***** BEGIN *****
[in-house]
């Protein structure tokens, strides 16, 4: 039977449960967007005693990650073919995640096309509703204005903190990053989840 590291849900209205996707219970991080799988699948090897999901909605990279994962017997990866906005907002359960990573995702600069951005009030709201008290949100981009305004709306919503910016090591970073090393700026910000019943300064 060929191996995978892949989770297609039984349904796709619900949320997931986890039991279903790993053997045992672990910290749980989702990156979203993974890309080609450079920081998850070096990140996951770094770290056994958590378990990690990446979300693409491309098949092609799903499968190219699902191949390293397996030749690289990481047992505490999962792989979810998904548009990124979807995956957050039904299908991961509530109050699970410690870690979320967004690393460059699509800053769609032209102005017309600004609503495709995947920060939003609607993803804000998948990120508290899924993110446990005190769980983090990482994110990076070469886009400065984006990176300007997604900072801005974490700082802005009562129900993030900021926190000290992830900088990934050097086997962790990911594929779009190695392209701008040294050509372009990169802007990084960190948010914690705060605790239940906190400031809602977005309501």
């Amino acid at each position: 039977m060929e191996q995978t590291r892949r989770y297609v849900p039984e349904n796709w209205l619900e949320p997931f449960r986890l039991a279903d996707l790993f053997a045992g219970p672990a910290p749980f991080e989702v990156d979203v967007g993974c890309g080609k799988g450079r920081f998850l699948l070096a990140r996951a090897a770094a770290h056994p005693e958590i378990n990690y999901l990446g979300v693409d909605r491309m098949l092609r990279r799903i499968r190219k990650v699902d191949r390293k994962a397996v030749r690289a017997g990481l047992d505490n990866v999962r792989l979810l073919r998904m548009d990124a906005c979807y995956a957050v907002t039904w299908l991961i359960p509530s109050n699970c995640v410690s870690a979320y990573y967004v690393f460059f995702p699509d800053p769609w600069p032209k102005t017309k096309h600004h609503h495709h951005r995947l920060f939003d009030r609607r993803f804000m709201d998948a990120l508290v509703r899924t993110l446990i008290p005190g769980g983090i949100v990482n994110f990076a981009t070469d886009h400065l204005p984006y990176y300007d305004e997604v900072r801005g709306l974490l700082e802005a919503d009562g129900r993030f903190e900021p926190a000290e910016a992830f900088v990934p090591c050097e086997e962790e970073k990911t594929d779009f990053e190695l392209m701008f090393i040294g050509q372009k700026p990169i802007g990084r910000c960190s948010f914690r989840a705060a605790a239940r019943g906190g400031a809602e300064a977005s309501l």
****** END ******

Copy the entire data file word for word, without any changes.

[in-house]
């Protein structure tokens, strides 16, 4: 039977449960967007005693990650073919995640096309509703204005903190990053989840 590291849900209205996707219970991080799988699948090897999901909605990279994962017997990866906005907002359960990573995702600069951005009030709201008290949100981009305004709306919503910016090591970073090393700026910000019943300064 060929191996995978892949989770297609039984349904796709619900949320997931986890039991279903790993053997045992672990910290749980989702990156979203993974890309080609450079920081998850070096990140996951770094770290056994958590378990990690990446979300693409491309098949092609799903499968190219699902191949390293397996030749690289990481047992505490999962792989979810998904548009990124979807995956957050039904299908991961509530109050699970410690870690979320967004690393460059699509800053769609032209102005017309600004609503495709995947920060939003609607993803804000998948990120508290899924993110446990005190769980983090990482994110990076070469886009400065984006990176300007997604900072801005974490700082802005009562129900993030900021926190000290992830900088990934050097086997962790990911594929779009190695392209701008040294050509372009990169802007990084960190948010914690705060605790239940906190400031809602977005309501």
């Amino acid at each position: 039977m060929e191996q995978t590291r892949r989770y297609v849900p039984e349904n796709w209205l619900e949320p997931f449960r986890l039991a279903d996707l790993f053997a045992g219970p672990a910290p749980f991080e989702v990156d979203v967007g993974c890309g080609k799988g450079r920081f998850l699948l070096a990140r996951a090897a770094a770290h056994p005693e958590i378990n990690y999901l990446g979300v693409d909605r491309m098949l092609r990279r799903i499968r190219k990650v699902d191949r390293k994962a397996v030749r690289a017997g990481l047992d505490n990866v999962r792989l979810l073919r998904m548009d990124a906005c979807y995956a957050v907002t039904w299908l991961i359960p509530s109050n699970c995640v410690s870690a979320y990573y967004v690393f460059f995702p699509d800053p769609w600069p032209k102005t017309k096309h600004h609503h495709h951005r995947l920060f939003d009030r609607r993803f804000m709201d998948a990120l508290v509703r899924t993110l446990i008290p005190g769980g983090i949100v990482n994110f990076a981009t070469d886009h400065l204005p984006y990176y300007d305004e997604v900072r801005g709306l974490l700082e802005a919503d009562g129900r993030f903190e900021p926190a000290e910016a992830f900088v990934p090591c050097e086997e962790e970073k990911t594929d779009f990053e190695l392209m701008f090393i040294g050509q372009k700026p990169i802007g990084r910000c960190s948010f914690r989840a705060a605790a239940r019943g906190g400031a809602e300064a977005s309501l």